Longitudinal changes in brain volumetry and cognitive functions after moderate and severe diffuse axonal injury

Fabrício Stewan Feltrin, Ana Luiza Zaninotto, Vinícius M.P. Guirado, Fabiola Macruz, Daniel Sakuno, Mariana Dalaqua, Luiz Gustavo Antunes Magalhães, Wellingson Silva Paiva, Almir Ferreira de Andrade, Maria C.G. Otaduy, Claudia C. Leite

Research output: Contribution to journalArticlepeer-review

13 Scopus citations


Background and objective: Diffuse axonal injury (DAI) induces a long-term process of brain atrophy and cognitive deficits. The goal of this study was to determine whether there are correlations between brain volume loss, microhaemorrhage load (MHL) and neuropsychological performance during the first year after DAI. Methods: Twenty-four patients with moderate or severe DAI were evaluated at 2, 6 and 12 months post-injury. MHL was evaluated at 3 months, and brain volumetry was evaluated at 3, 6 and 12 months. The trail making test (TMT) was used to evaluate executive function (EF), and the Hopkins verbal learning test (HVLT) was used to evaluate episodic verbal memory (EVM) at 6 and 12 months. Results: There were significant white matter volume (WMV), subcortical grey matter volume and total brain volume (TBV) reductions during the study period (p < 0.05). MHL was correlated only with WMV reduction. EF and EVM were not correlated with MHL but were, in part, correlated with WMV and TBV reductions. Conclusions: Our findings suggest that MHL may be a predictor of WMV reduction but cannot predict EF or EVM in DAI. Brain atrophy progresses over time, but patients showed better EF and EVM in some of the tests, which could be due to neuroplasticity.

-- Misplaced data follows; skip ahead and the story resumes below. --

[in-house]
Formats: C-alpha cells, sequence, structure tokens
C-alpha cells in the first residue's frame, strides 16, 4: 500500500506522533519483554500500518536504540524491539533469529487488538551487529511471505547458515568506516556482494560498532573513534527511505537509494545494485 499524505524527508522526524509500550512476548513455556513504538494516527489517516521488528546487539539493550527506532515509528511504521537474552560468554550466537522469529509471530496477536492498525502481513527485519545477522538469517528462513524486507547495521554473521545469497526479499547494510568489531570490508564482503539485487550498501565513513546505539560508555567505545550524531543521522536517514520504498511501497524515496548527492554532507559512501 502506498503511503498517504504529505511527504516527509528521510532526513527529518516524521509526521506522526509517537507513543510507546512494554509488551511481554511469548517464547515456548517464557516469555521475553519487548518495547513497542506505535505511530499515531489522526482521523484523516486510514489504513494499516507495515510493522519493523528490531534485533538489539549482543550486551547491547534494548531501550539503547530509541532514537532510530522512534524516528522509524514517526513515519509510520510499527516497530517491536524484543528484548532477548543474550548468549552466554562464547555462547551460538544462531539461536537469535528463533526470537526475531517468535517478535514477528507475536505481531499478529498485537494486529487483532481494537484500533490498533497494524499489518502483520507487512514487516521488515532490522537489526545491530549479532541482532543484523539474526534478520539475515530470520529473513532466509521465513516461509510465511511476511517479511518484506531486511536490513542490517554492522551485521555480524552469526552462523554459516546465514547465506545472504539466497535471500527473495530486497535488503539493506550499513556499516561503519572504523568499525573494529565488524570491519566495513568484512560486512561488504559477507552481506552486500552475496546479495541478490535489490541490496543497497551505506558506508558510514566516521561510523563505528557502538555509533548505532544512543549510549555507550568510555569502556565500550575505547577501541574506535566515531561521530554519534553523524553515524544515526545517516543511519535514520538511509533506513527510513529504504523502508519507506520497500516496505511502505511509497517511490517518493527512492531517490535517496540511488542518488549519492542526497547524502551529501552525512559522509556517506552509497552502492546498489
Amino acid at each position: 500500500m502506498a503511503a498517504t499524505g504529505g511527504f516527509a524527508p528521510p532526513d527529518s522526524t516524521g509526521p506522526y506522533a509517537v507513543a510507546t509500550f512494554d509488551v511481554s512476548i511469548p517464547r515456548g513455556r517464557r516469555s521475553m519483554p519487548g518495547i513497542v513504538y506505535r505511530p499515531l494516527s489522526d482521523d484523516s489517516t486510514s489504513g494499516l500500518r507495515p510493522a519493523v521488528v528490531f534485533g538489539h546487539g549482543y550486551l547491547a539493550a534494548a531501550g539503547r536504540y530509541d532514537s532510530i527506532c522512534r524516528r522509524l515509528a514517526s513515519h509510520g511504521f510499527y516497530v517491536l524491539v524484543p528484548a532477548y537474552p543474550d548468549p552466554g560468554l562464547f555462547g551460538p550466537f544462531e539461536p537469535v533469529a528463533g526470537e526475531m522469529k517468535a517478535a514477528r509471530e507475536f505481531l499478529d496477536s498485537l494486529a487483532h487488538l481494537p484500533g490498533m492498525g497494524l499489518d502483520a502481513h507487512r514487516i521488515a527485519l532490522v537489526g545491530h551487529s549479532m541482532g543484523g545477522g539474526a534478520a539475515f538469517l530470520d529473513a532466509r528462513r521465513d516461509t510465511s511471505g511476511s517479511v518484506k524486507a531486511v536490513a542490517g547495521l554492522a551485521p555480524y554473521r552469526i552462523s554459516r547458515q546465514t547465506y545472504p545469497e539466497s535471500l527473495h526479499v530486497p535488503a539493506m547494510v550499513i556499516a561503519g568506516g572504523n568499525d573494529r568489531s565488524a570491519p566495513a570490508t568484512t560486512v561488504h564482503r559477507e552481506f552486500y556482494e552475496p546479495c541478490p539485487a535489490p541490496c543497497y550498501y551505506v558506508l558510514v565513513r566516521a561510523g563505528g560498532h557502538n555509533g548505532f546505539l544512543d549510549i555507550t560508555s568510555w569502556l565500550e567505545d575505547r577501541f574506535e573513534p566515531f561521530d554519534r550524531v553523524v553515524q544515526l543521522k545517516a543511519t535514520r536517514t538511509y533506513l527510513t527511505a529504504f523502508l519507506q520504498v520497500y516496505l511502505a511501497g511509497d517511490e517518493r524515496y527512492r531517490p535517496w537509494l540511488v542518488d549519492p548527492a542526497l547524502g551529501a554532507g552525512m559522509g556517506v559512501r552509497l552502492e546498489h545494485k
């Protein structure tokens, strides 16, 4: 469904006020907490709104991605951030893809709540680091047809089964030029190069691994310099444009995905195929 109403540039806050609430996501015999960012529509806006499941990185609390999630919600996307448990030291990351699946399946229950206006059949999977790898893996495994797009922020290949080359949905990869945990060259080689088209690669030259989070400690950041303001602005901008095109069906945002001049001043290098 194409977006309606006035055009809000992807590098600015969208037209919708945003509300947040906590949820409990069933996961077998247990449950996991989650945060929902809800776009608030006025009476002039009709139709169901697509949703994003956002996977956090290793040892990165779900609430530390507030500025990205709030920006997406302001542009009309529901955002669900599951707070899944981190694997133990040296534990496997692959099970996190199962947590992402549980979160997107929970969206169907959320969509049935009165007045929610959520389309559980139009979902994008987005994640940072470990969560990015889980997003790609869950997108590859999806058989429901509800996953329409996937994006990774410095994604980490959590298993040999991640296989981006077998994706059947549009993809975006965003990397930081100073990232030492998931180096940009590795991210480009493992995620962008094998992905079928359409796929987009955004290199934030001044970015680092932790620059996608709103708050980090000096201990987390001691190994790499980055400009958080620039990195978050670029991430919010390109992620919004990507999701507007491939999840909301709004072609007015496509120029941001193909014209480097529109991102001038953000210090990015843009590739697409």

Original languageEnglish (US)
Pages (from-to)1208-1217
Number of pages10
JournalBrain injury
Issue number10
StatePublished - Aug 24 2018
Externally publishedYes


  • cognition
  • diffuse axonal injury
  • longitudinal
  • resonance
  • switching behavior
  • volumetry

ASJC Scopus subject areas

  • Neuroscience (miscellaneous)
  • Developmental and Educational Psychology
  • Clinical Neurology


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